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No Go, the Bogeyman: Scaring, Lulling, and Making Mock

7 customer reviews
ISBN-13: 978-0374223014
ISBN-10: 0374223017
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Editorial Reviews Review

Having previously examined the role of women in fairy tales in From the Beast to the Blonde, Marina Warner now sets out on an equally eclectic study that was originally supposed to be about men, but instead became a treatise on the grotesque. Taking on everything from Zeus to Bluebeard, from Punch to the Teletubbies, she examines the ways in which we give voice to our fears in order to master--and even mock--them. In that light, her sections on the modern cultural transformation of children themselves into "little monsters" should prove quite interesting to readers of Joseph Campbell and other scholars who take erudite approaches to pop and folk culture.

From Publishers Weekly

Noting an unprecedented and growing fascination with the grotesque in contemporary life, British cultural historian Warner (From the Beast to the Blond: On Fairy Tales and Their Tellers) has amassed an eclectic compendium of fact, folklore, history and art, examining the seductive charm of monsters, ogres, witches and other figures of horror from centuries past. According to Warner, the enormous popularity of R.L. Stine's Goosebumps series of juvenile fiction, the dark comedies of filmmaker Quentin Tarantino and the use of "Quasimodo humps and lumps and lopsided pads" by designer Rei Kawabuko in her spring 1997 collection for Comme des Garcons are only the latest manifestations of a long-standing gothic tradition. She pinpoints three ways that horror serves to allay and confront human fears of abuse, abandonment and death: scaring (fear as a positive visceral experience); lulling ("Lullabies weave a protective web of words and sounds against raiders who come with the night..."); and making mock (dark comedy as a defense against fear). Freewheeling from text to text, Warner looks at fairy tales, cannibalism in Shakespeare's Titus Andronicus and Roald Dahl's The BFG, the Circe myth, the sexual symbolism of the banana and the visual art of Francisco Goya, Michelangelo Caravaggio, Louis Desprez and Albert Eckhout. Arguing that bogeymen and monsters are frequently cast as our alter egos, Warner demonstrates the strong ties between these figures and children, both as sources of identity (as in Maurice Sendak's Where the Wild Things Are) and of danger. Though sometimes digressive, this encyclopedic and kaleidoscopic volume will keep fans of the grotesque reading late into the night. 100 b&w illustrations and 30 color plates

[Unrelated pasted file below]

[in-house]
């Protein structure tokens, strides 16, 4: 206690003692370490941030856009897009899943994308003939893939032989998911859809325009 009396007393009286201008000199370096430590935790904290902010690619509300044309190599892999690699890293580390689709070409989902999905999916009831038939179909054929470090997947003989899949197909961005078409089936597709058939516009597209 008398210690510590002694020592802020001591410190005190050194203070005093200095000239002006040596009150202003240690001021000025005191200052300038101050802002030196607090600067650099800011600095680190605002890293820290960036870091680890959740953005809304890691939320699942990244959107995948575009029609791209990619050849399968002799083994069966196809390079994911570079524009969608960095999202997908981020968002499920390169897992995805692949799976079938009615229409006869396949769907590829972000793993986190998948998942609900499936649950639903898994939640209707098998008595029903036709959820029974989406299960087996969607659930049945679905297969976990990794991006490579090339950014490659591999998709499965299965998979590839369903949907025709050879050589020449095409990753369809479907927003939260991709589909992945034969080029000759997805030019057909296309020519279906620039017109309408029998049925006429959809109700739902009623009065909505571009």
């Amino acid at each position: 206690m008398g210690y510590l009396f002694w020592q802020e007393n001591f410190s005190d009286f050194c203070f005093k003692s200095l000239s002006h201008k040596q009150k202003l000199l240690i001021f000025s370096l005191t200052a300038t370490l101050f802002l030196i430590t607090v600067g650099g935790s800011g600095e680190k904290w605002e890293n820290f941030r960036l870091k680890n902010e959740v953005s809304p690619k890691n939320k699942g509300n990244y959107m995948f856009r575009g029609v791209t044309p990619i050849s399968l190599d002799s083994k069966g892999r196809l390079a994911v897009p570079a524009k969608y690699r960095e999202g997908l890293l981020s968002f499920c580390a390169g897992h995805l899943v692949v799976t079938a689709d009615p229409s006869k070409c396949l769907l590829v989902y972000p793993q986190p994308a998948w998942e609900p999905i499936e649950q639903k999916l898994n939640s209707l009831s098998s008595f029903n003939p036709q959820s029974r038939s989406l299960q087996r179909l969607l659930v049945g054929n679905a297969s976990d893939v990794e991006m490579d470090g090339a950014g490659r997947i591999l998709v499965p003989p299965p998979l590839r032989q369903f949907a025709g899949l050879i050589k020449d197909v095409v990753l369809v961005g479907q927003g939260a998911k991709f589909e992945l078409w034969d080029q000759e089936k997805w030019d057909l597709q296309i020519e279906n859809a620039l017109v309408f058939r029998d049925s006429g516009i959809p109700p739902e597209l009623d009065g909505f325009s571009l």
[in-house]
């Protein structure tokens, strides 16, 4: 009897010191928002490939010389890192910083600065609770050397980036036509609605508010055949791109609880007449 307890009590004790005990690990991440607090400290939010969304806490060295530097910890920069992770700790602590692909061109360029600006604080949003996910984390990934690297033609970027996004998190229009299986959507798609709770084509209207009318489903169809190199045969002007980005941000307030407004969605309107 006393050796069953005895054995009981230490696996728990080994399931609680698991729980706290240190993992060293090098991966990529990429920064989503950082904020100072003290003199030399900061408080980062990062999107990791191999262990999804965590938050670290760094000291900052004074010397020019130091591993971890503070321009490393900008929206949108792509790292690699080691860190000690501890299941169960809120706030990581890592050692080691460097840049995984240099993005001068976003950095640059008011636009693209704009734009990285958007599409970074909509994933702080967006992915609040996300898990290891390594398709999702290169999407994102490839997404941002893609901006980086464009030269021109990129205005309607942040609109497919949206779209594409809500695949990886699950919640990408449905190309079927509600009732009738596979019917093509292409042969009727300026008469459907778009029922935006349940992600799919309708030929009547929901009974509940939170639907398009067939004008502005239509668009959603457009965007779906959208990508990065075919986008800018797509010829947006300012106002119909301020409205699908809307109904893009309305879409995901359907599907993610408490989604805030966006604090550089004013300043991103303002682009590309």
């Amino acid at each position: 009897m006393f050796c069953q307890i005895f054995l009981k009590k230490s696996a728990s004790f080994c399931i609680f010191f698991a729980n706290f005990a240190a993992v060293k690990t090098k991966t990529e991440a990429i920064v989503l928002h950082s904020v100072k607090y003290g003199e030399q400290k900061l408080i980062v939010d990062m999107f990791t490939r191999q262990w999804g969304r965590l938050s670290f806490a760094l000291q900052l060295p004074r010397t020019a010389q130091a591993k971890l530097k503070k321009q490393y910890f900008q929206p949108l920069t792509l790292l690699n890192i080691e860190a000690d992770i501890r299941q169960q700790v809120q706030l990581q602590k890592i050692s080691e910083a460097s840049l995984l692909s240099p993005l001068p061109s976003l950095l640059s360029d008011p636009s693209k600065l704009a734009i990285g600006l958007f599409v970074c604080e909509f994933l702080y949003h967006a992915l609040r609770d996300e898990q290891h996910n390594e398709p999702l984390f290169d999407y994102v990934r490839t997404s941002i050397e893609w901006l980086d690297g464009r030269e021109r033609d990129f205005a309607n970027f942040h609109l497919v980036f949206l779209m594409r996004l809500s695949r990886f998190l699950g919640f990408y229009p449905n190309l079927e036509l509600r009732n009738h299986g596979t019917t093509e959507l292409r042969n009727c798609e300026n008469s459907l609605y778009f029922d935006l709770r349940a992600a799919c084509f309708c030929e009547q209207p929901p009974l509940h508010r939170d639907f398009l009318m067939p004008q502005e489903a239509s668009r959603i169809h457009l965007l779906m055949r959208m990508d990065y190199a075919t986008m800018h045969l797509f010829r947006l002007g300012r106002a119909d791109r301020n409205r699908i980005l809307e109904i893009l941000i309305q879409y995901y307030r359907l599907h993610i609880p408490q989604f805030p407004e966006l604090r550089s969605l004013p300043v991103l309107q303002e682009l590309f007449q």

Copyright 1999 Reed Business Information, Inc.

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Product Details

  • Hardcover: 435 pages
  • Publisher: Farrar, Straus and Giroux (February 16, 1999)
  • Language: English
  • ISBN-10: 0374223017
  • ISBN-13: 978-0374223014
  • Product Dimensions: 9.4 x 6.5 x 1.8 inches
  • Shipping Weight: 1.9 pounds
  • Average Customer Review: 4.6 out of 5 stars  See all reviews (7 customer reviews)
  • Amazon Best Sellers Rank: #1,150,395 in Books (See Top 100 in Books)

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Most Helpful Customer Reviews